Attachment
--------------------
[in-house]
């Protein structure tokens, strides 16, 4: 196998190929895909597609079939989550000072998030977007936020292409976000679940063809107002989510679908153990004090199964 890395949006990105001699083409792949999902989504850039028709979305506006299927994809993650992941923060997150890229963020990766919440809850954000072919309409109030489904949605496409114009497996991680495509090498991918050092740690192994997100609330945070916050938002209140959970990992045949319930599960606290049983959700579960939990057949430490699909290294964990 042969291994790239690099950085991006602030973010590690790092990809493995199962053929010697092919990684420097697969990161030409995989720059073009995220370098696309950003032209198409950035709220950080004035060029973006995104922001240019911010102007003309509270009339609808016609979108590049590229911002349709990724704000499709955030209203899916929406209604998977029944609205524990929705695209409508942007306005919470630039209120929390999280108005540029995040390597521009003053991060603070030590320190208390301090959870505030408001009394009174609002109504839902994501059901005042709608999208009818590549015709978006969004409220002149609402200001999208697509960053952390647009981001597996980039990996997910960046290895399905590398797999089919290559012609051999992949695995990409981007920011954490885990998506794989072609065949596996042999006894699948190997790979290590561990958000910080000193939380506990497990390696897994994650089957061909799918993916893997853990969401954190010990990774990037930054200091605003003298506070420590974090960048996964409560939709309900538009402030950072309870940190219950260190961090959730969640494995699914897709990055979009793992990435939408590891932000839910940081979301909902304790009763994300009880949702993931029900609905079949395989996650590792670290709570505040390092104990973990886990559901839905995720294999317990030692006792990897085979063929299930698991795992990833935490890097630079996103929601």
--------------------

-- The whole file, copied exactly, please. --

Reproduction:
[in-house]
């Protein structure tokens, strides 16, 4: 196998190929895909597609079939989550000072998030977007936020292409976000679940063809107002989510679908153990004090199964 890395949006990105001699083409792949999902989504850039028709979305506006299927994809993650992941923060997150890229963020990766919440809850954000072919309409109030489904949605496409114009497996991680495509090498991918050092740690192994997100609330945070916050938002209140959970990992045949319930599960606290049983959700579960939990057949430490699909290294964990 042969291994790239690099950085991006602030973010590690790092990809493995199962053929010697092919990684420097697969990161030409995989720059073009995220370098696309950003032209198409950035709220950080004035060029973006995104922001240019911010102007003309509270009339609808016609979108590049590229911002349709990724704000499709955030209203899916929406209604998977029944609205524990929705695209409508942007306005919470630039209120929390999280108005540029995040390597521009003053991060603070030590320190208390301090959870505030408001009394009174609002109504839902994501059901005042709608999208009818590549015709978006969004409220002149609402200001999208697509960053952390647009981001597996980039990996997910960046290895399905590398797999089919290559012609051999992949695995990409981007920011954490885990998506794989072609065949596996042999006894699948190997790979290590561990958000910080000193939380506990497990390696897994994650089957061909799918993916893997853990969401954190010990990774990037930054200091605003003298506070420590974090960048996964409560939709309900538009402030950072309870940190219950260190961090959730969640494995699914897709990055979009793992990435939408590891932000839910940081979301909902304790009763994300009880949702993931029900609905079949395989996650590792670290709570505040390092104990973990886990559901839905995720294999317990030692006792990897085979063929299930698991795992990833935490890097630079996103929601």